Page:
Harrabin's Notes: Broken engagement
In his column for the website, BBC environment analyst Roger Harrabin reports from the UN climate talks in Doha where there is unease at the lack of political engagement with the process.
To reach the climate conference rooms in Qatar on Tuesday, ministers from around the world had to traverse the stride of a giant sculptural spider straddling the main entrance hall.
It's an unfortunate symbol for negotiations trapped in their own familiar web of rhetoric.
Everyone agrees emissions should be cut. Everyone thinks someone else should do the cutting. Everyone has very good reasons why they can't cut their own.
John Ashton, the world's first climate change diplomat - appointed by the UK - recently retired from his post. He told me what's lacking, especially this year, is leadership from the top.
"In negotiations when it gets tough everybody wants to show their bosses back home what a good deal they're getting for their country - so it needs leaders to unblock it.
"But for last 15 years I can't recall a time when there's been less political attention for dealing with it - just when there needs to be growing political attention.
"By this stage of one of these conferences Tony Blair or Gordon Brown used to be asking 'who can I call to unblock the problem?' One hopes this is also top of Mr Cameron's mind but not many people think it is."
Mr Ashton believes politicians have failed to grasp the threat to economic business as usual if emissions continue to spiral.
"You have got tangible problems which are very obviously not being addressed," he said.
"We are continuing to lock ourselves into a high carbon economy and we are getting lots of examples of what's going to get worse if we don't get on that low carbon pathway very quickly.
"We've had the American drought pushing up food prices round the world causing real problems for the poorest people; with Superstorm Sandy we've seen examples of how the world's biggest economy is still vulnerable.
"In Britain we have 20,000 people who are facing the prospect of no flood insurance and the insurance industry pointing out this is going to get worse. The view in our Treasury and governments round the world is that it's not for governments to compensate people against damage arising from climate change."
Compensation is an increasingly hot issue in the talks, with small nations demanding the inclusion in any 2015 agreement of a "loss and damage mechanism" whereby rich nations would pay them to rebuild from, say, extreme storms.
Mr Ashton said politicians had to adopt a new mindset: "What's the plan for getting off the oil hook - oil prices getting higher and more volatile over the past few years? What's the plan for reducing vulnerability of our food system to climatic extremes? What's the plan for dealing with the rising risk of floods and the insurance consequences of the rising risk of floods?
"These are the kind of things that politics is there to fix - and I think the feeling is round the world that politics is not fixing those problems. It's jolly dangerous because it creates a vacuum -and extremist and populist voices can come in to fill it."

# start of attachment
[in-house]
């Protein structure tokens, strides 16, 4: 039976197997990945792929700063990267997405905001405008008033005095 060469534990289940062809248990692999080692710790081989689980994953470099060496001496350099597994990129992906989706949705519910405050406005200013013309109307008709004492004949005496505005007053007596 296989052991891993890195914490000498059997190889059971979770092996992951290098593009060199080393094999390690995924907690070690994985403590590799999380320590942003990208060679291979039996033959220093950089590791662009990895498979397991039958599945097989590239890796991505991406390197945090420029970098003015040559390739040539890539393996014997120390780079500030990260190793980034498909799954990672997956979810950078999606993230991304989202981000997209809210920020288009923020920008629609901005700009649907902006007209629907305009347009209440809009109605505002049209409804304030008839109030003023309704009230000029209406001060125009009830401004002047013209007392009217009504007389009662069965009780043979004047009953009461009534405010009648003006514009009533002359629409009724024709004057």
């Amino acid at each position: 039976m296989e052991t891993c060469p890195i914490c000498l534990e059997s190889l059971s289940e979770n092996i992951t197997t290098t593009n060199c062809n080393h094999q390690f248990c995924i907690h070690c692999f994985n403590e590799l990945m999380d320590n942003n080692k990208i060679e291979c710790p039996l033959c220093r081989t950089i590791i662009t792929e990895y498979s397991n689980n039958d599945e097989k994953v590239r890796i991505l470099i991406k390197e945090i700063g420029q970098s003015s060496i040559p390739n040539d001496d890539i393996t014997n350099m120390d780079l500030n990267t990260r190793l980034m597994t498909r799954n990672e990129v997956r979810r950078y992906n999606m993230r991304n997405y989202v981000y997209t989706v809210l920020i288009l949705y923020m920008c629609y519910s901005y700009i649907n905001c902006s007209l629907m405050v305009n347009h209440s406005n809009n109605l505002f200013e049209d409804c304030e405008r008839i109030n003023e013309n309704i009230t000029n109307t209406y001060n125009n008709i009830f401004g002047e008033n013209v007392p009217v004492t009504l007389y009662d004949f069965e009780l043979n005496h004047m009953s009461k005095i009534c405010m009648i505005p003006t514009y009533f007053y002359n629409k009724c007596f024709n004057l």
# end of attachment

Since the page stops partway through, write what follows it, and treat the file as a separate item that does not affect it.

Steady as she goes
Some of the negotiators in Qatar privately share some of Mr Ashton's sentiments but they are paid to stick to their national interest.
Even the EU, leaders at previous climate conferences, are taking fire for refusing to cut emissions further - they're being held back by eastern European nations led by Poland. One delegate told me the EU is nervous of a vote here which would set Poland against its European colleagues and add to the EU's current turmoil.
Connie Hedegaard, the EU's climate chief, is annoyed at the generally slow progress of negotiations. But she said she believed these talks could make headway in preparing a new global agreement by 2015 that involved all nations, rich and poor, tackling rising emissions. "Some people might be tempted to despair," she told me. "But then where would we be?"
The talks are held together by Christiana Figueres, chair of the UN process. She is exuding an air of weary frustration. "I am optimistic because this process has proved that it can deliver. It's delivering very slowly but steadily," she sighs.
When I point to recent reports from the World Bank and International Energy agency calculating that on current trends we have no chance of keeping within the 2C temperature threshold set by political leaders, she agrees. But she counters:
"Those reports also said we do have the technology and financing available to stay within the limit, should we have political will and move fast enough.
"So this conference needs to be very firm step forward to making sure we don't cross that two degrees."
At this stage of proceedings there is not a great deal of optimism about that. Delegates are often optimistic in public and pessimistic in private. The fear is that the ground for the great over-arching deal planned for agreement in 2015 will be insufficiently prepared as nations coast through the next few years with apparently plenty of time ahead.
There is such cynicism among some delegates that a few want these negotiations to crash so badly that the talks are suspended. That, they believe, might shock politicians into action.
The spectre of a different outcome is raised by Mr Ashton. "It was the Doha round of trade talks that turned the negotiations into a 'zombie process' - neither dead nor alive. There's a real possibility that these talks could do the same for climate change."